Michael Leader catches the Cannes premiere of Jim Jarmusch’s documentary chronicling the career of The Stooges…


What a treat! Not one, but two new films from independent cinema deity Jim Jarmusch in the Official Selection at Cannes. The first was Paterson, which Film4’s Catherine Bray reviewed earlier this week, and here’s the flip-side, a rousing documentary about proto-punk pioneers The Stooges.

Formed in Ann Arbor, Michigan in 1967 by former jobbing drummer James Osterberg (aka Iggy Pop), brothers Ron and Scott Asheton (guitar and drums, respectively), and bassist Dave Alexander, The Stooges perfected a chaotic, caterwauling subgenre of garage rock that proved impossible to market in both the psychedelic late-60s and the more commercially-driven early-70s, despite the efforts of Elektra Records and, later, David Bowie and his MainMan management firm. Perhaps best known as the incubator that birthed the serpentine, shirtless behemoth Iggy Pop, The Stooges’ three LPs only grew in stature as time passed, greatly influencing many key musical moments in the years since, from punk to alternative rock to grunge.

Jim Jarmusch – clearly a rock ‘n roll nut as evidenced by his soundtrack choices, casting decisions and recurring thematic obsessions – has only flirted with the music documentary genre once before, with the rarely-revisited Neil Young tour movie Year Of The Horse, and those expecting that Gimme Danger will match the tone of the director’s feature films may be somewhat disappointed – for this is, unavoidably, a conventional, largely linear rock-doc, chock-full of talking heads and archival footage. Happily, however, it’s an absolute riot.

If you look, you’ll find Jarmusch’s fingerprints all over Gimme Danger, from the odd bit of off-camera chatter (“We are interrogating Jim Osterberg…”) to a soundtrack cut from his sludgy, Stooges-influenced side project SQÜRL, but the director clears the stage to tell the story of this highly influential, mythologised band. Having an avowed mega-fan behind the camera brings not just the expected energy in revisiting the highlights of the band’s short recording history, it also balances the film’s outlook, imbuing the dreaded back-half of any retrospective with an infectious curiosity. Take, for example, the retelling of the band’s late-game ‘reunification’, as told by bassist Mike Watt (Minutemen, fIREHOSE), who plots a path from Todd Haynes’ 1998 glam-rock pseudo-biopic Velvet Goldmine (featuring a character based on Pop), through a debilitating illness that prevented him from playing music, to his recovery covering Stooges songs live with various musicians (including Dinosaur Jr’s J Mascis and the Ashetons), to the eventual revival of the band’s initial lineup, with Watt filling in on bass, at Coachella in 2003.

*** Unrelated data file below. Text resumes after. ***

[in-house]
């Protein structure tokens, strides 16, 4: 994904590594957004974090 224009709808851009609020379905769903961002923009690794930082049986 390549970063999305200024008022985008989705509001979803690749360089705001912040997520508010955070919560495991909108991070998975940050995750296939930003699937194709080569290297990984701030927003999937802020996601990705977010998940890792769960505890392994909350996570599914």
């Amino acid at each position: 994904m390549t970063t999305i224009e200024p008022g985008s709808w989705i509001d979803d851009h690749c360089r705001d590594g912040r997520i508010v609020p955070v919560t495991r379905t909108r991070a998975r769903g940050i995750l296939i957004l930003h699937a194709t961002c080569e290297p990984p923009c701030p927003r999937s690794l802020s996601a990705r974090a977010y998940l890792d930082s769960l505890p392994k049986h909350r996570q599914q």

Also key is the incredible story of James Williamson, guitarist and songwriter on scuzzy 1973 classic Raw Power, who dropped out of the music industry to become an electrical engineer and, eventually, vice president of technical standards at Sony, only to rejoin The Stooges in 2009, sounding as ferocious as ever, while looking like someone’s retired uncle had won a competition to be a rock star for the night.

It would have been all too easy to cash in on Iggy Pop’s boundless charisma and inexhaustible store of anecdotes (from hanging out with Nico to inventing, and botching, the first stage dive); it’s trickier to shift focus to the band behind the frontman, some of whom, including Scott Asheton and saxophonist Steve Mackay, passed away after being interviewed, yet before the finished film’s premiere. To many they may have been known as ‘Iggy & The Stooges’, but Pop asserts throughout that the band were philosophically, if not politically, Communist. In Gimme Danger, Jarmusch has crafted a loving, detailed documentary that perfectly reflects this musical ideal.

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